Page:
Bellator-Strikeforce fight a work in progress
The UFC heavyweight title match between Brock Lesnar and Cain Velasquez on Saturday at UFC 121 in Anaheim, Calif., was not the only highly anticipated bout of the week which turned out to be a one-sided beatdown.
Eddie Alvarez and Roger Huerta met in Philadelphia in the main event of Bellator 33 two days earlier in a lightweight fight that nearly all experts expected to be a highly entertaining and exceptionally close bout. What it was, though, was a display of Alvarez’s dominance – and affirmation that he is among the two or three best lightweights in the world.
Alvarez chopped down Huerta with leg kicks and beat him up in every facet of the game to win by TKO at the end of the second round when Huerta, the former UFC star and Sports Illustrated cover boy, could not continue.
The fight wasn’t over for a half hour when Bellator CEO Bjorn Rebney began working overtime on his phone, texting and calling his Strikeforce counterpart, Scott Coker, in an attempt to pair Alvarez with Strikeforce lightweight champion Gilbert Melendez in a fight that is one of the biggest non-UFC bouts that can be made.
Like Alvarez, Melendez is a top-five lightweight. And like Alvarez, Melendez wants the fight – badly.
“I am doing everything humanly possible, everything in my power, to make that fight happen,” Melendez said. “I not only want the fight; I want it to be my next fight. I’d love to see it happen before the end of the year, but I want this fight very badly. I’m in my prime and I want to fight other top-level guys while they’re still in their prime. This is a case of two guys who want it, and now it’s up to Bjorn and Scott to get themselves locked in a room and get this made.”
Melendez made that clear during an Oct. 9 bout on Showtime between Josh Thomson and Gesias Cavalcante which essentially determined a No. 1 contender in the Strikeforce lightweight division. Melendez and Thomson have already split a pair of fights, and Melendez noted while doing commentary during the broadcast that he would much rather fight Alvarez than face Thomson a third time.
That didn’t escape the notice of Alvarez (21-2) and Rebney, who were watching and excited to hear that Melendez felt the same way they did.
“Bjorn and I had been speaking about trying to get a fight with Gilbert before he went on TV and said what he did,” Alvarez said. “We’d been mulling over who I would fight next basically since my fight with [Josh] Neer [on May 6], and Gilbert was the main name that kept coming up.
“Fortunately for us, he went out on TV and said he wanted me. He called me out. I was happy because that’s a huge fight and I didn’t have to go out and be the bad guy and be the guy antagonizing someone for a fight. I more than want to do it and I think a lot of people in MMA want to see us fight. It’s a matter of his promoter [Coker] sitting down with us and making it happen.”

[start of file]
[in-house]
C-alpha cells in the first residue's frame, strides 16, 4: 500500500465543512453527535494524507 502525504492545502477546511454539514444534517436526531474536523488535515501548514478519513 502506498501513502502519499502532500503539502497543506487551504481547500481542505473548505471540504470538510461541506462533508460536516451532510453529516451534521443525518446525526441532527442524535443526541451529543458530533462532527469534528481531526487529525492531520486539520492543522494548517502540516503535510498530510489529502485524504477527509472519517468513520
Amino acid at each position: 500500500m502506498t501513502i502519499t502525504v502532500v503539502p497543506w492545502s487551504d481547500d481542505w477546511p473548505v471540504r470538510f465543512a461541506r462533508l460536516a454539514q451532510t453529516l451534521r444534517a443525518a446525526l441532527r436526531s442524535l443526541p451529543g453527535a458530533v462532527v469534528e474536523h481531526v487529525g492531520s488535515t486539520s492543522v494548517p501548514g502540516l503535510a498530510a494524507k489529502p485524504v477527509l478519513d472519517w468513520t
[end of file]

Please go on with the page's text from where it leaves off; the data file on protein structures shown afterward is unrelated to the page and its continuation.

Rebney said he texted Coker from Alvarez’s dressing room and has made repeated telephone calls and text messages, all with no response.
“I’m going to relentlessly peck away and keep texting him and leaving him voicemail messages until he responds,” Rebney said. “I like Scott. He’s a good dude. I just don’t know why he wouldn’t get back to me. I’m not getting any response at all from him and that’s kind of odd.
“I’d love to do a Strikeforce vs. Bellator mega-event because I think we’d have some great fights. But, if nothing else, I want to see if we can get this fight done between Eddie and [Melendez].”
It was no surprise that Alvarez beat Huerta, who opened his career 20-1-1 but has now gone 1-4 since with losses to Kenny Florian, Gray Maynard, Pat Curran and Alvarez. It was a surprise, however, how one-sided the beating was and how quickly Alvarez took control.
Alvarez established himself in the opening seconds of the bout, punishing Huerta with devastating leg kicks.
“Roger has a wide stance,” Alvarez said, “and when someone has a wide stance it’s hard to get out of the way of the kicks and it’s hard to check those kicks.”
Alvarez, who was clearly the stronger man, said it’s an advantage he has going into every fight.
“I don’t think a lot of people realize how strong a ’55’ I am,” Alvarez said.
He raved about Melendez, who is 18-2 and has won his past four fights. They have two common opponents, Shinya Aoki and Tatsuya Kawajiri. Melendez won decisions over Kawajiri on Dec. 31, 2006 and Aoki on April 17 in what was his last outing. Alvarez knocked Kawajiri out on July 21, 2008 but was submitted by Aoki on Dec. 31 later that year.
Alvarez said Melendez was not “super great” at any individual discipline within MMA, but he said the Strikeforce champion “transitions well” and knows how to put everything together.
“That’s what MMA is all about – going from one to the other – and that’s why Gilbert has been as successful as he has, because he’s excellent at transitioning,” Alvarez said. “I have great respect for him and what he’s done, but I have an undying belief that I’m the better fighter. It will be a good fight and, to a lot of people, it will be for the No. 1 spot at lightweight – at least outside of the UFC. But I believe strongly in myself and I know I could win that fight.”
Melendez said he feels similarly and that he has “noticed some holes in [Alvarez’s] game that I am not necessarily going to talk about but which I think I can take advantage of when we fight.”
It’s getting the fight scheduled that’s the issue. They’re two of the most dynamic, engaging fighters in the sport.
It should be made sooner rather than later.